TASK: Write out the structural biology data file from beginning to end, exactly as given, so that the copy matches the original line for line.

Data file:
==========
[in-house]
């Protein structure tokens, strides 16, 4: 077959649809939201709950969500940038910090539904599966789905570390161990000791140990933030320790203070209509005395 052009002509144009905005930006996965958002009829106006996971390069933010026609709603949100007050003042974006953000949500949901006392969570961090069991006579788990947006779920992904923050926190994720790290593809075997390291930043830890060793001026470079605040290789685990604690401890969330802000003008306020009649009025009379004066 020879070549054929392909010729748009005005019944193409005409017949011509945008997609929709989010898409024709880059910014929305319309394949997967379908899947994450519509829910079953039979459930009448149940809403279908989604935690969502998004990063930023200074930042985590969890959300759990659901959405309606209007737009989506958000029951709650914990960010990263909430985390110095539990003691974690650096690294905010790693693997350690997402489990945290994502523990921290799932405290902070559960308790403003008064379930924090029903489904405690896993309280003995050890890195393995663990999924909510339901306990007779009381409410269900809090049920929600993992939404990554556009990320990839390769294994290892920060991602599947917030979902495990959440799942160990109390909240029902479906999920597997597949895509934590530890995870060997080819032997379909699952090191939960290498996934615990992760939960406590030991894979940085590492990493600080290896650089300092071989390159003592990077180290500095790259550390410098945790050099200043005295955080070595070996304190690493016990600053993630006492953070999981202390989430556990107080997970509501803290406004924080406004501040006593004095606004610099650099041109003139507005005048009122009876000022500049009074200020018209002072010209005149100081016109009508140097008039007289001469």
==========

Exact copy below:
[in-house]
């Protein structure tokens, strides 16, 4: 077959649809939201709950969500940038910090539904599966789905570390161990000791140990933030320790203070209509005395 052009002509144009905005930006996965958002009829106006996971390069933010026609709603949100007050003042974006953000949500949901006392969570961090069991006579788990947006779920992904923050926190994720790290593809075997390291930043830890060793001026470079605040290789685990604690401890969330802000003008306020009649009025009379004066 020879070549054929392909010729748009005005019944193409005409017949011509945008997609929709989010898409024709880059910014929305319309394949997967379908899947994450519509829910079953039979459930009448149940809403279908989604935690969502998004990063930023200074930042985590969890959300759990659901959405309606209007737009989506958000029951709650914990960010990263909430985390110095539990003691974690650096690294905010790693693997350690997402489990945290994502523990921290799932405290902070559960308790403003008064379930924090029903489904405690896993309280003995050890890195393995663990999924909510339901306990007779009381409410269900809090049920929600993992939404990554556009990320990839390769294994290892920060991602599947917030979902495990959440799942160990109390909240029902479906999920597997597949895509934590530890995870060997080819032997379909699952090191939960290498996934615990992760939960406590030991894979940085590492990493600080290896650089300092071989390159003592990077180290500095790259550390410098945790050099200043005295955080070595070996304190690493016990600053993630006492953070999981202390989430556990107080997970509501803290406004924080406004501040006593004095606004610099650099041109003139507005005048009122009876000022500049009074200020018209002072010209005149100081016109009508140097008039007289001469």